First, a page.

Updated March 31, 8:25 p.m. ET
A few months ago, it may have seemed silly to wear a face mask during a trip to the grocery store. And in fact, the mainline public health message in the U.S. from the Centers for Disease Control and Prevention has been that most people don't need to wear masks.
But as cases of the coronavirus have skyrocketed, there's new thinking about the benefits that masks could offer in slowing the spread. The CDC says it is now reviewing its policy and may be considering a recommendation to encourage broader use.
At the moment, the CDC website says the only people who need to wear a face mask are those who are sick or are caring for someone who is sick and unable to wear a mask.
But in an interview with NPR on Monday, CDC Director Robert Redfield said that the agency is taking another look at the data around mask use by the general public.
"I can tell you that the data and this issue of whether it's going to contribute [to prevention] is being aggressively reviewed as we speak," Redfield told NPR.
And Tuesday, President Trump weighed in suggesting people may want to wear scarves. "I would say do it," he said, noting that masks are needed for health care workers. "You can use scarves, you can use something else," he said.
On Tuesday Dr. Deborah Birx, who serves as the White House's coronavirus response coordinator, said the task force is still discussing whether to change to the recommendation on masks.
Other prominent public health experts have been raising this issue in recent days. Wearing a mask is "an additional layer of protection for those who have to go out," former FDA Commissioner Scott Gottlieb told NPR in an interview. It's a step you can take — on top of washing your hands and avoiding gatherings.
In a paper outlining a road map to reopen the country, Gottlieb argues that the public should be encouraged to wear masks during this current period of social distancing, for the common good.
"Face masks will be most effective at slowing the spread of SARS-CoV-2 if they are widely used, because they may help prevent people who are asymptomatically infected from transmitting the disease unknowingly," Gottlieb wrote. Gottlieb points to South Korea and Hong Kong — two places that were shown to manage their outbreaks successfully and where face masks are used widely.
A prominent public health leader in China also argues for widespread use of masks in public. The director general of the Chinese Center for Disease Control and Prevention, George Gao, told Science that the U.S. and Europe are making a "big mistake" with people not wearing masks during this pandemic. Specifically, he said, mask use helps tamp down the risk presented by people who may be infected but aren't yet showing symptoms.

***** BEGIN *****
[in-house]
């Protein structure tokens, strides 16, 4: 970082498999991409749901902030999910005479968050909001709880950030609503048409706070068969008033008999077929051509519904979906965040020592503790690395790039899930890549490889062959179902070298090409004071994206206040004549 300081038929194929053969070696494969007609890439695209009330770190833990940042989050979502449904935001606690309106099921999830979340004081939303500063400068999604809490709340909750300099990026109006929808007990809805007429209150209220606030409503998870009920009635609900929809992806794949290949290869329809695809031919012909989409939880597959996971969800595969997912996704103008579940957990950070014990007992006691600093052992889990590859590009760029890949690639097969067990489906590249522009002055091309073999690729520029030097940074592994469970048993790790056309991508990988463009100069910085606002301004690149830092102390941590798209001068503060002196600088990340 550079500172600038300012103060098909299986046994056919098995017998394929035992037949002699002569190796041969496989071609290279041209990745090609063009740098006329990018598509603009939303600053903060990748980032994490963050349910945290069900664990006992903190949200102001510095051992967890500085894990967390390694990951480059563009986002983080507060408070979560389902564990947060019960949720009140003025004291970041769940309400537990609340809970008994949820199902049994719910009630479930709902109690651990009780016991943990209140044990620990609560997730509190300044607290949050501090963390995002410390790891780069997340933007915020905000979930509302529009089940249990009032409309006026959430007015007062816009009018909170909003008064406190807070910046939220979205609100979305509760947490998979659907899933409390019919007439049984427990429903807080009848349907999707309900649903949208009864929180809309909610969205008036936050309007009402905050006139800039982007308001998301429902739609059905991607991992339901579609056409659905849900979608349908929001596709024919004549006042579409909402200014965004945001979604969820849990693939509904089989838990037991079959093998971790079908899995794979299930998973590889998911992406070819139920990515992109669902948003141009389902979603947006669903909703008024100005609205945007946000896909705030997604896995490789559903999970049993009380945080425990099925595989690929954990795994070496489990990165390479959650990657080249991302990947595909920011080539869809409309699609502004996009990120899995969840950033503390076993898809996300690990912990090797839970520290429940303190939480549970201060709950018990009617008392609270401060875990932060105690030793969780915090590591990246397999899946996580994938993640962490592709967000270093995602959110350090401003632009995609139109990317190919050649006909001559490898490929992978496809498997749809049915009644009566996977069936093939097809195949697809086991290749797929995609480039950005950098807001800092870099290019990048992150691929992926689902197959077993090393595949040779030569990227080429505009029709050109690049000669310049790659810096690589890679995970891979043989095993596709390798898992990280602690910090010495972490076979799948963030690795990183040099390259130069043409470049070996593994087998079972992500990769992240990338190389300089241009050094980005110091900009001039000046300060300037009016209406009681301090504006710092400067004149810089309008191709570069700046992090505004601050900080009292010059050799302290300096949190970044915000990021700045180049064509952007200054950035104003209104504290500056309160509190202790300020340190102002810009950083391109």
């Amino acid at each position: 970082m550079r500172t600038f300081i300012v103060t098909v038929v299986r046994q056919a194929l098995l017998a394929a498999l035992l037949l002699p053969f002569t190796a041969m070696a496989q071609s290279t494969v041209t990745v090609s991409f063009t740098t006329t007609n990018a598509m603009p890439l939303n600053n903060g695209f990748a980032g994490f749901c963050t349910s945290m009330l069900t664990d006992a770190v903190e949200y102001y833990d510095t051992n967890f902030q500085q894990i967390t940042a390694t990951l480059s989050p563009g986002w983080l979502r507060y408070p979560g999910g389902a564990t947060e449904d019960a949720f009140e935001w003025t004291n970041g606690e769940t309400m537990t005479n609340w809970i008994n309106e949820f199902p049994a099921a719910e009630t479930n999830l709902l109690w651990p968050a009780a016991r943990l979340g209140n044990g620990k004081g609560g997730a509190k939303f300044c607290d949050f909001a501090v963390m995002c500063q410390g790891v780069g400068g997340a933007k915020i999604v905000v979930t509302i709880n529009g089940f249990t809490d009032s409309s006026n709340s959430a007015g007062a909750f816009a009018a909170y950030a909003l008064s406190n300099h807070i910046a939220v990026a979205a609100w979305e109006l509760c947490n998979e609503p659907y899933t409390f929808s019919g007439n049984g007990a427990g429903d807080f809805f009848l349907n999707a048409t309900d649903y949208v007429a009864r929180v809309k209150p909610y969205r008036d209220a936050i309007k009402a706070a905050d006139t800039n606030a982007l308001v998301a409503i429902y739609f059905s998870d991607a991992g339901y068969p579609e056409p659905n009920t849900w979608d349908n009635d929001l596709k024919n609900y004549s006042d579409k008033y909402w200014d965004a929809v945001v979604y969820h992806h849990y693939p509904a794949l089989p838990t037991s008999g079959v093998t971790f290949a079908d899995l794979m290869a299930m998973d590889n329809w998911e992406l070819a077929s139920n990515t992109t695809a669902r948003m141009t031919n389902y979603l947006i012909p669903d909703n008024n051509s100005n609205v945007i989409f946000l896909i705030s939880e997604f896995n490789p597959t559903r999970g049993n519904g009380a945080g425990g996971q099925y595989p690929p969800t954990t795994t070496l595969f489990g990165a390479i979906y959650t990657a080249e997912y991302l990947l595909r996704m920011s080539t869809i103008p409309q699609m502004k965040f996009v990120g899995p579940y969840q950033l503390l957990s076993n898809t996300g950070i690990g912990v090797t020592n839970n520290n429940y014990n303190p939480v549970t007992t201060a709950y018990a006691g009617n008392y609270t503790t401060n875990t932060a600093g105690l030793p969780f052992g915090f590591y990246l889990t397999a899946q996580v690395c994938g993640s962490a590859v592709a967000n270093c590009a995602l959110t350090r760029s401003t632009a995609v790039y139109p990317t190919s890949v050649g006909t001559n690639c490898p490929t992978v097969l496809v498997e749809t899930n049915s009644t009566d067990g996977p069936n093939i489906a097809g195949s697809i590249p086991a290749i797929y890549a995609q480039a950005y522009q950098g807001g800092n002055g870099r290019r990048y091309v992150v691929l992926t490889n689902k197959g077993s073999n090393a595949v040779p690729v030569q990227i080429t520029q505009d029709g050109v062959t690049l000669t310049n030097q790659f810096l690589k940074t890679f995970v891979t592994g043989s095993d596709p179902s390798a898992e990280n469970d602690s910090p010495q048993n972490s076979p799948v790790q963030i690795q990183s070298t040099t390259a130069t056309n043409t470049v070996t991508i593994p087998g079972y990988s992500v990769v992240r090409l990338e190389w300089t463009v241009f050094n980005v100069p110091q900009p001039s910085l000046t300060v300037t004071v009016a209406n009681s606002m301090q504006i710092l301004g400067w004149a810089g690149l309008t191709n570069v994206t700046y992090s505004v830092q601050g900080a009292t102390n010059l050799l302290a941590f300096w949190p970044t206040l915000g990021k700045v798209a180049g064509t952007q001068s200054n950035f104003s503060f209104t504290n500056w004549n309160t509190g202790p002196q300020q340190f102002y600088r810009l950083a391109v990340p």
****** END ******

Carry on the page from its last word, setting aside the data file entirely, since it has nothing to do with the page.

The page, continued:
If those people wear masks, "it can prevent droplets that carry the virus from escaping and infecting others," Gao told Science.
The argument for broadening the use of face masks is based on what scientists have learned about asymptomatic spread during this pandemic.
It turns out that many people who are infected with the virus have no symptoms — or only mild symptoms.
What this means is that there's no good way to know who's infected. If you're trying to be responsible when you go out in public, you may not even know that you're sick and may be inadvertently shedding the virus every time you talk with someone, such as a grocery store clerk.
"If these asymptomatic people could wear face masks, then it could be helpful to reduce the transmission in the community," says Elaine Shuo Feng, an infectious disease epidemiology researcher at the Oxford Vaccine Group at the University of Oxford.
Given the reality of asymptomatic spread, masks may be a good socially responsible insurance policy, Gottlieb argues. "[Wearing masks] protects other people from getting sick from you," he says.
But there is still a big concern about mask shortages in the United States. A survey released Friday from the U.S. Conference of Mayors finds that about 92% of 213 cities did not have an adequate supply of face masks for first responders and medical personnel.
At this point, experts emphasize that the general public needs to leave the supply of N95 medical masks to health care workers who are at risk every day when they go to work.
And supplies are also tight for surgical masks, the masks used everywhere from dentists' offices to nail salons and that are even handcrafted.